The Indestructible Buffalo

ime after time we put this huge bull down with well-placed lung shots.

Until midafternoon it had been a pleasant but not exciting day there in the Okavango Swamps country of remote Bechuanaland. I had shot a sassaby, a rather homely antelope closely related to the East African topi and about the size of a large mule deer. It is no great trophy, but the camp needed meat.

We had seen a good deal of game -- some kudu cows and calves, dozens of warthogs, many swamp--dwelling red lechwe, some zebras and wildebeest, and a herd of about 30 giraffes. We spent most of our time looking for lion sign and found the re-mains of some old lion kills -- skulls and horns of antelope, whitened buffalo bones -- but nothing fresh.

"I don't think it will be hard to get them out of there," said John Kingsley-Heath, our outfitter and white hunter. "We'll get out and wait here. Then I'll have Musioka, the gunbearer, drive around on the far side of the thicket, blow the horn and make a noise. When the buffalo come out, you and Eleanor can knock off a couple if they are worth shooting!"

This sounded very simple. We got out of John's hunting car, and Eleanor and John took a stand behind one tall anthill and I behind another. Eleanor had the Winchester Model 70 .30/06 she had used on tigers in India the year before and I a restocked Winchester .375 1 had carried on many hunts in far countries. She was loaded up with 220-grain solid bullets and I with 300-grain solids. John had his life insurance - an old Westley-Richards .470 double-ejector rifle.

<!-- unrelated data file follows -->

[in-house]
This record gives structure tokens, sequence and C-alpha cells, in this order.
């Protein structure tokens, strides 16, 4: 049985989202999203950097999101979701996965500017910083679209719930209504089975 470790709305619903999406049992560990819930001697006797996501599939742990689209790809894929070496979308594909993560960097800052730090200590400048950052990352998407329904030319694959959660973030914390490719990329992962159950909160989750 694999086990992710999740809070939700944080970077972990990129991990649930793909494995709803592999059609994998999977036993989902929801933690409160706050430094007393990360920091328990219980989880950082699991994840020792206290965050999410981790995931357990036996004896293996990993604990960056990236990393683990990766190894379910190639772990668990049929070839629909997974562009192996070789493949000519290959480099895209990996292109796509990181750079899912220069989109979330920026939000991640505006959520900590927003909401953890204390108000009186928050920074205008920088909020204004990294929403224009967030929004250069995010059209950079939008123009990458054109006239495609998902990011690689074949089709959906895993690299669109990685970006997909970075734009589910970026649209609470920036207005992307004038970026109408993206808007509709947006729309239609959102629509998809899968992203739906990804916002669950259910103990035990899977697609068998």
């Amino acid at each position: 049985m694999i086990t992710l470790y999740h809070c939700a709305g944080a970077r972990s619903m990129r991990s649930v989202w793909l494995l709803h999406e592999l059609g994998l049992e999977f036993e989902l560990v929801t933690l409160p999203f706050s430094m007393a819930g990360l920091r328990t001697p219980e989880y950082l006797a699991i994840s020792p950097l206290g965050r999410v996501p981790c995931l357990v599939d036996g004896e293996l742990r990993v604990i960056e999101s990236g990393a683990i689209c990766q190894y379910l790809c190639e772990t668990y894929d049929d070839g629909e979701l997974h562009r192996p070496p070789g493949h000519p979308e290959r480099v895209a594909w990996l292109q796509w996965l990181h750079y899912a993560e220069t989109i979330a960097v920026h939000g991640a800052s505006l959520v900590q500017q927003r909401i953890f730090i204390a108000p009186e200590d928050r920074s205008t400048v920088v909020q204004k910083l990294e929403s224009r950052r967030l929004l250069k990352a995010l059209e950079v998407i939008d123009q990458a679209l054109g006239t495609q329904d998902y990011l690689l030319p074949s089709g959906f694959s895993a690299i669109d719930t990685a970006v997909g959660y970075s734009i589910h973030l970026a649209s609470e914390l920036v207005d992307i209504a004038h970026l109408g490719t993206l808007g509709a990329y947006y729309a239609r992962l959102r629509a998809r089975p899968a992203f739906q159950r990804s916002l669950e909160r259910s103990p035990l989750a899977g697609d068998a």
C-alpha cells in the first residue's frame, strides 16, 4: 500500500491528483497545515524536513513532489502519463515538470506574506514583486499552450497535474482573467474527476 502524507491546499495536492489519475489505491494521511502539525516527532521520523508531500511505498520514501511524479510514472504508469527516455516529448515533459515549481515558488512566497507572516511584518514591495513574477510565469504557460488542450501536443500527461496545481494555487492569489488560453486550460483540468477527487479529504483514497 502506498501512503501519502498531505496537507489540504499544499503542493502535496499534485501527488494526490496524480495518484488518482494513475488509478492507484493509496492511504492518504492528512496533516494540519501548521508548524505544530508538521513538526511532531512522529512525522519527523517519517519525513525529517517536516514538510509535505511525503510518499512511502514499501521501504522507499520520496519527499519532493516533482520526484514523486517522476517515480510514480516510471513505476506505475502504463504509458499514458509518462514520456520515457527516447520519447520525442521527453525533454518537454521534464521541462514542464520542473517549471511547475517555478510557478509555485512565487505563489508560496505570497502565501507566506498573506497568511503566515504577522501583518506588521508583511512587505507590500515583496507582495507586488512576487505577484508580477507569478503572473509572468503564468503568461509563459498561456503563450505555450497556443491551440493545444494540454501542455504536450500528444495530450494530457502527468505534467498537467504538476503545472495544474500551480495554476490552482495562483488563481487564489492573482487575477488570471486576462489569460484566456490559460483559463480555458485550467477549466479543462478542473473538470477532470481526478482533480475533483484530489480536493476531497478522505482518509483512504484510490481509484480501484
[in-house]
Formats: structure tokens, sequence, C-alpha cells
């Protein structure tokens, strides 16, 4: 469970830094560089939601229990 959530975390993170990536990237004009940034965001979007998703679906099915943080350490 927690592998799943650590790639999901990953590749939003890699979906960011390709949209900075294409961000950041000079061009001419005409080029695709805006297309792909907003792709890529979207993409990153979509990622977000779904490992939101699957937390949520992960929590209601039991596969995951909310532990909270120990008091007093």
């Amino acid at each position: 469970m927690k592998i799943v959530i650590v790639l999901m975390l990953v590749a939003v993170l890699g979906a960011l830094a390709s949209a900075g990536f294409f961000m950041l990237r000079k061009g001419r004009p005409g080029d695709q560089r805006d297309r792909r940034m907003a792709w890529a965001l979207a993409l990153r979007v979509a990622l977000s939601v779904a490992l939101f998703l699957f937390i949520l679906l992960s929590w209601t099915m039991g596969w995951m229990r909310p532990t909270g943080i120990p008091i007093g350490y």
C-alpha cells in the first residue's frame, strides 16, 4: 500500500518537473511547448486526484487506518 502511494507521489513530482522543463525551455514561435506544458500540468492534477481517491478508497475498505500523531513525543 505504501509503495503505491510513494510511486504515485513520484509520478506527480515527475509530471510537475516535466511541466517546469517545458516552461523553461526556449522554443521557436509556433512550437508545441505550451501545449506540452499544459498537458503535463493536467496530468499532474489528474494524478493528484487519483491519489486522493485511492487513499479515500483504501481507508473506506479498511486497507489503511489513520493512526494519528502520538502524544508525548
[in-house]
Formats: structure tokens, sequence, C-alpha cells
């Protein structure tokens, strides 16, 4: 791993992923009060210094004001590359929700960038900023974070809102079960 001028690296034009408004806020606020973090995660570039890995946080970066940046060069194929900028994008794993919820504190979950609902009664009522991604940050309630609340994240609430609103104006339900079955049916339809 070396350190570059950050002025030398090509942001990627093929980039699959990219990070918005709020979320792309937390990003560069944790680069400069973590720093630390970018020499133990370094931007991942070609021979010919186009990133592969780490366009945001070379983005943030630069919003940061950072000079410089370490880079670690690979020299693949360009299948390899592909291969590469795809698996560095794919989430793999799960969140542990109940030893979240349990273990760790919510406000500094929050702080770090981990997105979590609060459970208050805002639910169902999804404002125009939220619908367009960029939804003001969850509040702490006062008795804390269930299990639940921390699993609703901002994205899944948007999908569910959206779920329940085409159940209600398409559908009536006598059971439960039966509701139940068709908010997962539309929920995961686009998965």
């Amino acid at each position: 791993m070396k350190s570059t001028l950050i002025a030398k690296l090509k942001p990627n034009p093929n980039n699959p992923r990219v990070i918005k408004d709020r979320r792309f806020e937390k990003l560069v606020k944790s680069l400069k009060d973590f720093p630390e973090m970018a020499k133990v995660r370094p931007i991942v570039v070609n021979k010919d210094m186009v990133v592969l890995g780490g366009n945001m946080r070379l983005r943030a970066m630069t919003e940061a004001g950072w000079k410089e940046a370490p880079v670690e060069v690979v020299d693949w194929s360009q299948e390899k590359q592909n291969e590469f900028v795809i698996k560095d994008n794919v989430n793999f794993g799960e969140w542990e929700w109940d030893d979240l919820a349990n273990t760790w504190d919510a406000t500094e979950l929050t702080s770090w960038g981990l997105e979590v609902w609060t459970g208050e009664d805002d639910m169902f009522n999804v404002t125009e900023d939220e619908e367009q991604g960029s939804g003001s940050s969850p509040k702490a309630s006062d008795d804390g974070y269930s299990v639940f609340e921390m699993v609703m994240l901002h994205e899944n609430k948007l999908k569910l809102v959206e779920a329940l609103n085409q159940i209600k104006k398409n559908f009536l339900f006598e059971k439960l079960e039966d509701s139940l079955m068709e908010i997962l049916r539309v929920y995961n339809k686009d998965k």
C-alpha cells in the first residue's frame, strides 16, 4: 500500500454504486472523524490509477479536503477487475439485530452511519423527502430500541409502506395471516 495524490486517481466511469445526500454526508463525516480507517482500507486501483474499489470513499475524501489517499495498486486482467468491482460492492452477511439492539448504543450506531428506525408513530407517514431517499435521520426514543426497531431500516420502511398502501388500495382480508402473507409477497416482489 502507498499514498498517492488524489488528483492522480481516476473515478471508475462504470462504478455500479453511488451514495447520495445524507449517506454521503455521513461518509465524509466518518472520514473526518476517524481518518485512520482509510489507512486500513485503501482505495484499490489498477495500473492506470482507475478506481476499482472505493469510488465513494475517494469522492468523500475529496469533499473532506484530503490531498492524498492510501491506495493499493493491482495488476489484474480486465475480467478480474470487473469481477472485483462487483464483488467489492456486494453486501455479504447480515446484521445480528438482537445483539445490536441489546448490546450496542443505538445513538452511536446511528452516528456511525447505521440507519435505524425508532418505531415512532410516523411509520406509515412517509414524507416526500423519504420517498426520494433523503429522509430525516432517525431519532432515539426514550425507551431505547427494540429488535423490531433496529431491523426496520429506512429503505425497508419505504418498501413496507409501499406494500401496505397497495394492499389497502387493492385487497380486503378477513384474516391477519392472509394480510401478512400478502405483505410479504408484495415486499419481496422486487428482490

In a few minutes we heard Musioka blowing the horn on the hunting car. Then we heard him pound the side of the car with the flat of his hand. The brush cracked, and we saw the vague shapes of buffalo moving around just inside the thicket. But they wouldn't come out. Apparently they knew that if they came out in the open they stood the chance of getting bushwhacked.

So next we tried going into the brush after them. The thicket looked to be a favorite resting place. The ground was tracked up, filled with beds and droppings. It smelled like a corral. As we sneaked along, we occasionally could catch a glimpse of buffalo as they moved away, but it was difficult to make out sex and the size of the heads. It quickly became apparent that the buffalo wanted to stay in the thicket and were moving around behind us.

As we emerged from the thicket, we discovered that two bulls had come into the open. They had crossed the open meadow and were just about to disappear about 200 yards away into the thick brush on the other side. We could have hit them, but it would have been almost impossible to get in a well-placed shot. We didn't shoot. Long ago I found out that a buffalo is hard enough to kill even when he is hit just right.

So we drove on, still looking for lion sign. Around noon we knocked off, found some shade where the wind kept the tsetse flies away, ate our lunch, and reminisced.

My wife Eleanor and I had known John Kingsley-Heath ever since 1959, when he had been a white hunter for Ker & Downey. That year we had a fantastically lucky trip with John and shot lion, sable, puku, zebra, an enormous bull eland, and other lesser trophies as well as a 60-inch kudu, one of the best heads ever to come out of East Africa.